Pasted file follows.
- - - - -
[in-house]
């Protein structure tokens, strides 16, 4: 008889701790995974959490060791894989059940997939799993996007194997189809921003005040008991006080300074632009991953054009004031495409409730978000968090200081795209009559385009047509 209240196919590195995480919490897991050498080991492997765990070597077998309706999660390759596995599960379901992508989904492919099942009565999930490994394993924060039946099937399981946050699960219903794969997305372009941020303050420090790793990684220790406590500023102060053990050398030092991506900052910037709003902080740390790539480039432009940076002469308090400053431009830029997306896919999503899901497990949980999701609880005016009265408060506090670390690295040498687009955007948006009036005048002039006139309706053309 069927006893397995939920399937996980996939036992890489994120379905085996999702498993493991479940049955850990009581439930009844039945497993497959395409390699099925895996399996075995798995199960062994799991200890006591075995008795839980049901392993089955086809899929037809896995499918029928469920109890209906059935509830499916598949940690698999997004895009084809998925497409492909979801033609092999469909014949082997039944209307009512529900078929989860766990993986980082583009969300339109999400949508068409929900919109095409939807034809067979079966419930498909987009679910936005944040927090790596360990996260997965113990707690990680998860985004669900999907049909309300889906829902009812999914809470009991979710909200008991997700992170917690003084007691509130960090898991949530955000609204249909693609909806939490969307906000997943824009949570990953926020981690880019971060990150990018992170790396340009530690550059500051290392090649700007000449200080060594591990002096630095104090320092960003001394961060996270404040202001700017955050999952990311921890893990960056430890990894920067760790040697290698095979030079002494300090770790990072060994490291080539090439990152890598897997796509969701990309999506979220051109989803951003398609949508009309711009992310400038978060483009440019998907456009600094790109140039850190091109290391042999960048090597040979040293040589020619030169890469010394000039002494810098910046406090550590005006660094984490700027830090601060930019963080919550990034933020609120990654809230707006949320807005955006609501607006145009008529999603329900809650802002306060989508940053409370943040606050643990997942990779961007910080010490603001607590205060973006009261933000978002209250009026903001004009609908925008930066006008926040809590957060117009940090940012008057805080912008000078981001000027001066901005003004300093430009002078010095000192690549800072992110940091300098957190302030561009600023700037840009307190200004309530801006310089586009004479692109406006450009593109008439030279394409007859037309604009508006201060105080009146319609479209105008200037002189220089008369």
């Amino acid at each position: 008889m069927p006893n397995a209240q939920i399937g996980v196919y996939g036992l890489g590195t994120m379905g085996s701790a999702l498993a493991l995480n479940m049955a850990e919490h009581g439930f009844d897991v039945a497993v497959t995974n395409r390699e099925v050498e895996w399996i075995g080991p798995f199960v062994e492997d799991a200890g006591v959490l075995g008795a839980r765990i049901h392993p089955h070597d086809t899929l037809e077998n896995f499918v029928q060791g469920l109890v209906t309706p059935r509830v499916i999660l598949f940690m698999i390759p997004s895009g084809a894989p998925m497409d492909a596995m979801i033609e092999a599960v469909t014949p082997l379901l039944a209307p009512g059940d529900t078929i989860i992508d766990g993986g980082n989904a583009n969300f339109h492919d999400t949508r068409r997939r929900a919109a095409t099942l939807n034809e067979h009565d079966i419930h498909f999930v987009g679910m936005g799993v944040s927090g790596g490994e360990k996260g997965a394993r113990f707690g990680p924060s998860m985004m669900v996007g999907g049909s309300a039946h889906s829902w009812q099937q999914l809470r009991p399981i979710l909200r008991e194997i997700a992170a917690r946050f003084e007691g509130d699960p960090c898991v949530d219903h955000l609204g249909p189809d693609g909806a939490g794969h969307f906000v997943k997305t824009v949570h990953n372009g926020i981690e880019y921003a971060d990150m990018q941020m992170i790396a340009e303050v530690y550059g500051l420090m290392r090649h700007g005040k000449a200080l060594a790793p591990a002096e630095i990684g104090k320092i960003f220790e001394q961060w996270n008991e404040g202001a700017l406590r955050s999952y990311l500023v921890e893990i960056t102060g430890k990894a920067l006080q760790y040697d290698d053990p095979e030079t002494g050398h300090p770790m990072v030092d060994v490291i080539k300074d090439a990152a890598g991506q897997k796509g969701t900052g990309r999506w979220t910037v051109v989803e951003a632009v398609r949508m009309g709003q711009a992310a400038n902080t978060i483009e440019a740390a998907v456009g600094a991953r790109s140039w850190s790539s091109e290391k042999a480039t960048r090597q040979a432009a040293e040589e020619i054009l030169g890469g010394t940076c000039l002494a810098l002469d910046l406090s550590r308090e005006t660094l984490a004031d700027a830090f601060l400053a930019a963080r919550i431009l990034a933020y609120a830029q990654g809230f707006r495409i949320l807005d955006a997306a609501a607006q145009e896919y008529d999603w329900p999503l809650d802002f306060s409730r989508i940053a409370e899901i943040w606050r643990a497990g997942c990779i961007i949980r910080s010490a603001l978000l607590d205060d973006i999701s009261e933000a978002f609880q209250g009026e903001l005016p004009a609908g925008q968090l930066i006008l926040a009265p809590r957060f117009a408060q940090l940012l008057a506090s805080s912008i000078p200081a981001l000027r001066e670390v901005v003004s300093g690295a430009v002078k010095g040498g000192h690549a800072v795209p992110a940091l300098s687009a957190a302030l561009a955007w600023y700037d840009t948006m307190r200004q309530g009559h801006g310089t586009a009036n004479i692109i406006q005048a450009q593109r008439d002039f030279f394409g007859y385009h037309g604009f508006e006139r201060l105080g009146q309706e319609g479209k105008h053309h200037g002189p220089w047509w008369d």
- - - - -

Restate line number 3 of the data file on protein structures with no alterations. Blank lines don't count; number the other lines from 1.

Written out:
């Amino acid at each position: 008889m069927p006893n397995a209240q939920i399937g996980v196919y996939g036992l890489g590195t994120m379905g085996s701790a999702l498993a493991l995480n479940m049955a850990e919490h009581g439930f009844d897991v039945a497993v497959t995974n395409r390699e099925v050498e895996w399996i075995g080991p798995f199960v062994e492997d799991a200890g006591v959490l075995g008795a839980r765990i049901h392993p089955h070597d086809t899929l037809e077998n896995f499918v029928q060791g469920l109890v209906t309706p059935r509830v499916i999660l598949f940690m698999i390759p997004s895009g084809a894989p998925m497409d492909a596995m979801i033609e092999a599960v469909t014949p082997l379901l039944a209307p009512g059940d529900t078929i989860i992508d766990g993986g980082n989904a583009n969300f339109h492919d999400t949508r068409r997939r929900a919109a095409t099942l939807n034809e067979h009565d079966i419930h498909f999930v987009g679910m936005g799993v944040s927090g790596g490994e360990k996260g997965a394993r113990f707690g990680p924060s998860m985004m669900v996007g999907g049909s309300a039946h889906s829902w009812q099937q999914l809470r009991p399981i979710l909200r008991e194997i997700a992170a917690r946050f003084e007691g509130d699960p960090c898991v949530d219903h955000l609204g249909p189809d693609g909806a939490g794969h969307f906000v997943k997305t824009v949570h990953n372009g926020i981690e880019y921003a971060d990150m990018q941020m992170i790396a340009e303050v530690y550059g500051l420090m290392r090649h700007g005040k000449a200080l060594a790793p591990a002096e630095i990684g104090k320092i960003f220790e001394q961060w996270n008991e404040g202001a700017l406590r955050s999952y990311l500023v921890e893990i960056t102060g430890k990894a920067l006080q760790y040697d290698d053990p095979e030079t002494g050398h300090p770790m990072v030092d060994v490291i080539k300074d090439a990152a890598g991506q897997k796509g969701t900052g990309r999506w979220t910037v051109v989803e951003a632009v398609r949508m009309g709003q711009a992310a400038n902080t978060i483009e440019a740390a998907v456009g600094a991953r790109s140039w850190s790539s091109e290391k042999a480039t960048r090597q040979a432009a040293e040589e020619i054009l030169g890469g010394t940076c000039l002494a810098l002469d910046l406090s550590r308090e005006t660094l984490a004031d700027a830090f601060l400053a930019a963080r919550i431009l990034a933020y609120a830029q990654g809230f707006r495409i949320l807005d955006a997306a609501a607006q145009e896919y008529d999603w329900p999503l809650d802002f306060s409730r989508i940053a409370e899901i943040w606050r643990a497990g997942c990779i961007i949980r910080s010490a603001l978000l607590d205060d973006i999701s009261e933000a978002f609880q209250g009026e903001l005016p004009a609908g925008q968090l930066i006008l926040a009265p809590r957060f117009a408060q940090l940012l008057a506090s805080s912008i000078p200081a981001l000027r001066e670390v901005v003004s300093g690295a430009v002078k010095g040498g000192h690549a800072v795209p992110a940091l300098s687009a957190a302030l561009a955007w600023y700037d840009t948006m307190r200004q309530g009559h801006g310089t586009a009036n004479i692109i406006q005048a450009q593109r008439d002039f030279f394409g007859y385009h037309g604009f508006e006139r201060l105080g009146q309706e319609g479209k105008h053309h200037g002189p220089w047509w008369d």